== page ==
2. They have supported you in the past. When your friends and family only support you in theory… when it’s obligatory support, they are not invested. An obligatory purchase may not come with long term support because they have checked you off of their “to do” list. You may want them to do more, but there may not be “more” that they’re willing to do. Especially for us serial entrepreneurs. Your cousins have allowed you to organize their closets, sat through a painful sew-in and purchased your sugar skin scrub. They have purchased a waist trainer, Tupperware and those vitamins that you were selling that was supposed to grow their hair in 30 days, but 30 days later you were no longer selling the vitamins. Now they’re ready to tap out. I get it NOW you’ve found your thing, but they supported those other things…we can’t forget that.

3. They only trust celebrity or high-profile businesses. I admit this is a soft spot for me, but I get it. Andrea can have a vision board party and it’s Andrea having a vision board party, but when an Atlanta Housewife has a vision board party…even if she has no idea what she’s doing…there’s a possibility of being seen. There’s a big crowd. It’s at a nicer location. Bells…whistles…lights…I get it. Steve Harvey MUST be saying something right because she’s sold 9,000,000 books, but Kiesha is self-publishing and has sold 100 out of her house. Kiesha has a master degree in social work and a doctorate in clinical psychology, but you know Steve Harvey has learned from his mistakes so...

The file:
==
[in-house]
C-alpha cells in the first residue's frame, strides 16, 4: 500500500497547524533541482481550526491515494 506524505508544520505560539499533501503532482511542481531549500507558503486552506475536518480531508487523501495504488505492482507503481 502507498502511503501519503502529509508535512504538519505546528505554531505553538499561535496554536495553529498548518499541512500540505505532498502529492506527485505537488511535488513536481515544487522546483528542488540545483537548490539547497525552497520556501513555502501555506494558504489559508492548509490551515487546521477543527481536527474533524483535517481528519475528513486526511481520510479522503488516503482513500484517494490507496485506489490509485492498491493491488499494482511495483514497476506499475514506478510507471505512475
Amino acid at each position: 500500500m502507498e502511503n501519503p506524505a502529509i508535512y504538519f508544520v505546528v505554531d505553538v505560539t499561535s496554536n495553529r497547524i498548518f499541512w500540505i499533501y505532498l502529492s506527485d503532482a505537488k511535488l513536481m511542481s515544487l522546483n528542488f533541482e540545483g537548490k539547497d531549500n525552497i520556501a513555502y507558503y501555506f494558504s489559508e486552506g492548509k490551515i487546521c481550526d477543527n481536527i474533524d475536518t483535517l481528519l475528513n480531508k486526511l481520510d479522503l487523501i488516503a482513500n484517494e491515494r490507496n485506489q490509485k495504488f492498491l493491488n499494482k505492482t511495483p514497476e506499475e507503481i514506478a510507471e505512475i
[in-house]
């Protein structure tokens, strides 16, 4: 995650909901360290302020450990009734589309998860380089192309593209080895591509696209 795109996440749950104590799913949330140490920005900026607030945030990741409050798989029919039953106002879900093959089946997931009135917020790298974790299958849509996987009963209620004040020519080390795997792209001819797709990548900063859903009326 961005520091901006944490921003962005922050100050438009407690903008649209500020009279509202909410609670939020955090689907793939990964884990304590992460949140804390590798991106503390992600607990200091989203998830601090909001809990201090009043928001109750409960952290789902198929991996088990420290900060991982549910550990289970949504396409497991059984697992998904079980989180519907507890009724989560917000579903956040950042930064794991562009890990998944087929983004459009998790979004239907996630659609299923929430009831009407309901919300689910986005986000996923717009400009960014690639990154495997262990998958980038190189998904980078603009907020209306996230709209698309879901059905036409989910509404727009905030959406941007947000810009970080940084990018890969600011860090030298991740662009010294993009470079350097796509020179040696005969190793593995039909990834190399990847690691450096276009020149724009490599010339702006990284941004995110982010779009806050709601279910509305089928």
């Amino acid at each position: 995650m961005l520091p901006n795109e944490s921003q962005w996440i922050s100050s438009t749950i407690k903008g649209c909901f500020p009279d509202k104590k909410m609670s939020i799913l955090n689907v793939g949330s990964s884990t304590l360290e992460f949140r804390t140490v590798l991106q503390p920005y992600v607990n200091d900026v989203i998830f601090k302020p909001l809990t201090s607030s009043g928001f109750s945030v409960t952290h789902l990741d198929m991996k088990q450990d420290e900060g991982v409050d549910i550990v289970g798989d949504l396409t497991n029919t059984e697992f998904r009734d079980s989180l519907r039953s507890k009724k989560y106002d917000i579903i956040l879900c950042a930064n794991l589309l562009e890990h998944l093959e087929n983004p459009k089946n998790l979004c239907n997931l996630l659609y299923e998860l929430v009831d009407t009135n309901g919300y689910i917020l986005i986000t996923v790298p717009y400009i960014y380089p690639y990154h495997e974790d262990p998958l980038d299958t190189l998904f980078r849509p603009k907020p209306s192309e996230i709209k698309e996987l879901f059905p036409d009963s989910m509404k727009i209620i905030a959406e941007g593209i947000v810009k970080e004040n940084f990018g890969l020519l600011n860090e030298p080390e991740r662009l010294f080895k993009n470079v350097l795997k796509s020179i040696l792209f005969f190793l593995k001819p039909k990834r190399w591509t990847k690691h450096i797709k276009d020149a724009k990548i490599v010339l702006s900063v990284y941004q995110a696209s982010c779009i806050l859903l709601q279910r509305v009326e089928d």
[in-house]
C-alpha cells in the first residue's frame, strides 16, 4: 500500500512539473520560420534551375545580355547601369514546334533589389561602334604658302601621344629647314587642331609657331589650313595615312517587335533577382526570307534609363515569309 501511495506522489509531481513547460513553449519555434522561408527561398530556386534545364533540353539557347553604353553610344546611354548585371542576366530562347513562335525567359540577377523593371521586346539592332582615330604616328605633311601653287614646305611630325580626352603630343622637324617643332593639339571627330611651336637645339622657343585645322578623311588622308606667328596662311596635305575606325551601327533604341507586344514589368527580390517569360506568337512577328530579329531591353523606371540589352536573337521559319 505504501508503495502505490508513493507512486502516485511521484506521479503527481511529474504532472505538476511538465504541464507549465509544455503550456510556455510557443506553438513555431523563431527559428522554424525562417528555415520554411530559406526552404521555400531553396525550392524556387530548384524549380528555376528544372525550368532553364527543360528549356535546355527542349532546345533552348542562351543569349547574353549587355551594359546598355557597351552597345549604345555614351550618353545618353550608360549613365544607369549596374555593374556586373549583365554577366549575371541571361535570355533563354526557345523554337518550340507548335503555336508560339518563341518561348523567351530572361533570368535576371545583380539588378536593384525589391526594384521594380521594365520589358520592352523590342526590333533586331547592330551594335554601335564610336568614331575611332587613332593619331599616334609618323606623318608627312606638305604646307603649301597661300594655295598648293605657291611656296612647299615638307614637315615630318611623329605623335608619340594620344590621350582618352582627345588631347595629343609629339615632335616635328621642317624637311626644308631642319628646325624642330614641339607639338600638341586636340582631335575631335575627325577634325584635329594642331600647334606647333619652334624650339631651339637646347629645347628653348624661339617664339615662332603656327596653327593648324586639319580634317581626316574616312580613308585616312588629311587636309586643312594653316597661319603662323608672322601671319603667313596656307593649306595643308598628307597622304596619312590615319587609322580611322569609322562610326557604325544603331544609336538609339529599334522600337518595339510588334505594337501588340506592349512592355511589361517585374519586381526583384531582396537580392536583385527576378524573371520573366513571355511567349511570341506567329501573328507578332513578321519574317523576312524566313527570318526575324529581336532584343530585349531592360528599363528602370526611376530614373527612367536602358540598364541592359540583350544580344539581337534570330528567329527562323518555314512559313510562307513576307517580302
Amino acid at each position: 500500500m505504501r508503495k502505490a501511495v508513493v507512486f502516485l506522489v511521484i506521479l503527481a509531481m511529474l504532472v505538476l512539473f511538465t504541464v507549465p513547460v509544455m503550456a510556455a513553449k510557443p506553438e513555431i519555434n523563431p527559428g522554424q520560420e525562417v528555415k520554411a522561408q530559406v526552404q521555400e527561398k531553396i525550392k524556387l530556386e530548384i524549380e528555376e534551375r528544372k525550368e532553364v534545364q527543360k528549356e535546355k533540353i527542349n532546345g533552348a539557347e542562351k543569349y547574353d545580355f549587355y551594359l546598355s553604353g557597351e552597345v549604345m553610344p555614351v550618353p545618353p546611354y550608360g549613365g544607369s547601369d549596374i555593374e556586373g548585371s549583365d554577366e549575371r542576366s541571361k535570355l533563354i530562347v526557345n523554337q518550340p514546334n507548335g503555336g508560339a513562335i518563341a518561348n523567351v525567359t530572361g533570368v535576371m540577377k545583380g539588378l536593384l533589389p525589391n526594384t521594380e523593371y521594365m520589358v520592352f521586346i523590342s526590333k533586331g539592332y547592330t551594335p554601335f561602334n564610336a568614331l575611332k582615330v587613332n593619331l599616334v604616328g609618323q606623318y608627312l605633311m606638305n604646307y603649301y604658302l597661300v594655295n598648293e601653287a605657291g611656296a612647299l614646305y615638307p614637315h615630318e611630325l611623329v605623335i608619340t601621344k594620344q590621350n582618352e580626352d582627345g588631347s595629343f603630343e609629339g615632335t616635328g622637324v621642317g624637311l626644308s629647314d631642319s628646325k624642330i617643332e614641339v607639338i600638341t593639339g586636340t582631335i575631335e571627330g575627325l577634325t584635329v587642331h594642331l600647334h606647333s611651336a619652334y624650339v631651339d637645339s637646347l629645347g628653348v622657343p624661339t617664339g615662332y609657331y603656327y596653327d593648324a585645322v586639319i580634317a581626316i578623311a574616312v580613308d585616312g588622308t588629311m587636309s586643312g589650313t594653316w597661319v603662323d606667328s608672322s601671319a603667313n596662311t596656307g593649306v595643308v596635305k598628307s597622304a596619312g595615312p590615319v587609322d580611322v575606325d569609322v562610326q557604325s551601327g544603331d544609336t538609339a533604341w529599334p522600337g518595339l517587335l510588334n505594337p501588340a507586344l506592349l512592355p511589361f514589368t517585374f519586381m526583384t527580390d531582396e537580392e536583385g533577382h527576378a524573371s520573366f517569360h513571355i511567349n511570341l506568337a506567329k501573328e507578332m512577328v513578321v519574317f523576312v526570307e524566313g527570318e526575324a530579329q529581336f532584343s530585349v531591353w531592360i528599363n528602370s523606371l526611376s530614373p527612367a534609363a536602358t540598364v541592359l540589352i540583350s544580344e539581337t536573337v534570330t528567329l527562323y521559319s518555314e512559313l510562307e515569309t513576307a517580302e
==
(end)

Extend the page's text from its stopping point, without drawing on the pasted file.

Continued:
I’m I'm not hating on Steve Harvey. I think he’s done amazing things with his brand and his life, but I’m saying some people will only spend money with people that are already successful. Keep grinding. Your cousin will be asking for front row seats when the concerts start selling out.

4. There’s nothing in it for them. For a multitude of reasons ranging from selfishness to plain old limited time, some people will only give when they’re getting. They will only support when they see an immediate benefit. So don’t despair when you see your sister shouting out everyone else’s business on social media, but never mentioning yours. The best way to encourage some people to support you is through the hopes of getting something in return. Set up an affiliate or referral program. Develop a contest of sorts. It may not be that your family member supports other businesses more than yours. It might simply be that she supports himself more than your business.